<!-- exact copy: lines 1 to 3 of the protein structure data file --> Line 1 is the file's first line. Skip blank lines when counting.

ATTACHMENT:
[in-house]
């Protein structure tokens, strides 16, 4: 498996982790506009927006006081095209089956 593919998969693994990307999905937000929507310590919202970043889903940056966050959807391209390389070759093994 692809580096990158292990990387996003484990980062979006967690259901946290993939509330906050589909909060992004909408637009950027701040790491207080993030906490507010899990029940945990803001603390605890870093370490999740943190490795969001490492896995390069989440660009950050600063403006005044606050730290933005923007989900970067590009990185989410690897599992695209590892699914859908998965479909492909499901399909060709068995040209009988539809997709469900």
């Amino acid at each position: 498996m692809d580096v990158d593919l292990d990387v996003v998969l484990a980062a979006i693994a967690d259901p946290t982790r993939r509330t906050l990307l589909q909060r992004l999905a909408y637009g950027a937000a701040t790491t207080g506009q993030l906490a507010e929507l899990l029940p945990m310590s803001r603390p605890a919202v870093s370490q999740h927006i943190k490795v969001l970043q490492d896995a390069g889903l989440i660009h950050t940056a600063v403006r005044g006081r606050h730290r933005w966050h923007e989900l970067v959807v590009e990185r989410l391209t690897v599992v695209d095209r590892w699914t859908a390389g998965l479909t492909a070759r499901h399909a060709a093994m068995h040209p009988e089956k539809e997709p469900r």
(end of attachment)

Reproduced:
[in-house]
């Protein structure tokens, strides 16, 4: 498996982790506009927006006081095209089956 593919998969693994990307999905937000929507310590919202970043889903940056966050959807391209390389070759093994 692809580096990158292990990387996003484990980062979006967690259901946290993939509330906050589909909060992004909408637009950027701040790491207080993030906490507010899990029940945990803001603390605890870093370490999740943190490795969001490492896995390069989440660009950050600063403006005044606050730290933005923007989900970067590009990185989410690897599992695209590892699914859908998965479909492909499901399909060709068995040209009988539809997709469900």
């Amino acid at each position: 498996m692809d580096v990158d593919l292990d990387v996003v998969l484990a980062a979006i693994a967690d259901p946290t982790r993939r509330t906050l990307l589909q909060r992004l999905a909408y637009g950027a937000a701040t790491t207080g506009q993030l906490a507010e929507l899990l029940p945990m310590s803001r603390p605890a919202v870093s370490q999740h927006i943190k490795v969001l970043q490492d896995a390069g889903l989440i660009h950050t940056a600063v403006r005044g006081r606050h730290r933005w966050h923007e989900l970067v959807v590009e990185r989410l391209t690897v599992v695209d095209r590892w699914t859908a390389g998965l479909t492909a070759r499901h399909a060709a093994m068995h040209p009988e089956k539809e997709p469900r």